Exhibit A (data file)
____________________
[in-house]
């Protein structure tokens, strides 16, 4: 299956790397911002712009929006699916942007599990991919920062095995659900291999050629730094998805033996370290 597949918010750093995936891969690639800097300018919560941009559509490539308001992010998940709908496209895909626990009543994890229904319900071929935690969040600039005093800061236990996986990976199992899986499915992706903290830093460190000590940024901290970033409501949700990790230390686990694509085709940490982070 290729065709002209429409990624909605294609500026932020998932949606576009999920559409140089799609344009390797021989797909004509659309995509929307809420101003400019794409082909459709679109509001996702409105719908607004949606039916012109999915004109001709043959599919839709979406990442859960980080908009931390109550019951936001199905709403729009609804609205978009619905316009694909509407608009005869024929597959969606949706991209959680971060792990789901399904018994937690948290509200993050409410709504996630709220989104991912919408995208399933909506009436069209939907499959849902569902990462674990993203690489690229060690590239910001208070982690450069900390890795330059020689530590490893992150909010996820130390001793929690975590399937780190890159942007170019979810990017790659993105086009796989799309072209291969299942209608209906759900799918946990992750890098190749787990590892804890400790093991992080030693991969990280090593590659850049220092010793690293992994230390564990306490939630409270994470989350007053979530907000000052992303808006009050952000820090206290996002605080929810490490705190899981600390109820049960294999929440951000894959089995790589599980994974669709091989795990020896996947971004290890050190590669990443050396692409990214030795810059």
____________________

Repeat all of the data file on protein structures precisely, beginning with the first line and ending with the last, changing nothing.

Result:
[in-house]
């Protein structure tokens, strides 16, 4: 299956790397911002712009929006699916942007599990991919920062095995659900291999050629730094998805033996370290 597949918010750093995936891969690639800097300018919560941009559509490539308001992010998940709908496209895909626990009543994890229904319900071929935690969040600039005093800061236990996986990976199992899986499915992706903290830093460190000590940024901290970033409501949700990790230390686990694509085709940490982070 290729065709002209429409990624909605294609500026932020998932949606576009999920559409140089799609344009390797021989797909004509659309995509929307809420101003400019794409082909459709679109509001996702409105719908607004949606039916012109999915004109001709043959599919839709979406990442859960980080908009931390109550019951936001199905709403729009609804609205978009619905316009694909509407608009005869024929597959969606949706991209959680971060792990789901399904018994937690948290509200993050409410709504996630709220989104991912919408995208399933909506009436069209939907499959849902569902990462674990993203690489690229060690590239910001208070982690450069900390890795330059020689530590490893992150909010996820130390001793929690975590399937780190890159942007170019979810990017790659993105086009796989799309072209291969299942209608209906759900799918946990992750890098190749787990590892804890400790093991992080030693991969990280090593590659850049220092010793690293992994230390564990306490939630409270994470989350007053979530907000000052992303808006009050952000820090206290996002605080929810490490705190899981600390109820049960294999929440951000894959089995790589599980994974669709091989795990020896996947971004290890050190590669990443050396692409990214030795810059």